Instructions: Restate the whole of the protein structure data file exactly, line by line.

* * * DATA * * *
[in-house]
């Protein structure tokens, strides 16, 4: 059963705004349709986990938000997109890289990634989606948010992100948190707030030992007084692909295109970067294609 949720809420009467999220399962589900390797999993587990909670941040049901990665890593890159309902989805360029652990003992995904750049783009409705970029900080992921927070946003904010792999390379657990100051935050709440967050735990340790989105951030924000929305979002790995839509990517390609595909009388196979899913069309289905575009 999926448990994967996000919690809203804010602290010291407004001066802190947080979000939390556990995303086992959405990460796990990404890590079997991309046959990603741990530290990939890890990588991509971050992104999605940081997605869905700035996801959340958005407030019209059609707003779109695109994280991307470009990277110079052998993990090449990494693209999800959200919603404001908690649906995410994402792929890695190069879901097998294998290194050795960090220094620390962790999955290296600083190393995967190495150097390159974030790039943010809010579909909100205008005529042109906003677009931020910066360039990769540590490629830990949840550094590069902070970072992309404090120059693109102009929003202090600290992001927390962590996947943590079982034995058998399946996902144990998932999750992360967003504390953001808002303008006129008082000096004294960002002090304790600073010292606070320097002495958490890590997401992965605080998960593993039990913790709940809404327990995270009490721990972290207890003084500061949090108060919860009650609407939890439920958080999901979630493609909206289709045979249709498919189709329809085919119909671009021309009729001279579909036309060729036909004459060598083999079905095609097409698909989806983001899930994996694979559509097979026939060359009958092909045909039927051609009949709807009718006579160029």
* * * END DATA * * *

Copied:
[in-house]
């Protein structure tokens, strides 16, 4: 059963705004349709986990938000997109890289990634989606948010992100948190707030030992007084692909295109970067294609 949720809420009467999220399962589900390797999993587990909670941040049901990665890593890159309902989805360029652990003992995904750049783009409705970029900080992921927070946003904010792999390379657990100051935050709440967050735990340790989105951030924000929305979002790995839509990517390609595909009388196979899913069309289905575009 999926448990994967996000919690809203804010602290010291407004001066802190947080979000939390556990995303086992959405990460796990990404890590079997991309046959990603741990530290990939890890990588991509971050992104999605940081997605869905700035996801959340958005407030019209059609707003779109695109994280991307470009990277110079052998993990090449990494693209999800959200919603404001908690649906995410994402792929890695190069879901097998294998290194050795960090220094620390962790999955290296600083190393995967190495150097390159974030790039943010809010579909909100205008005529042109906003677009931020910066360039990769540590490629830990949840550094590069902070970072992309404090120059693109102009929003202090600290992001927390962590996947943590079982034995058998399946996902144990998932999750992360967003504390953001808002303008006129008082000096004294960002002090304790600073010292606070320097002495958490890590997401992965605080998960593993039990913790709940809404327990995270009490721990972290207890003084500061949090108060919860009650609407939890439920958080999901979630493609909206289709045979249709498919189709329809085919119909671009021309009729001279579909036309060729036909004459060598083999079905095609097409698909989806983001899930994996694979559509097979026939060359009958092909045909039927051609009949709807009718006579160029």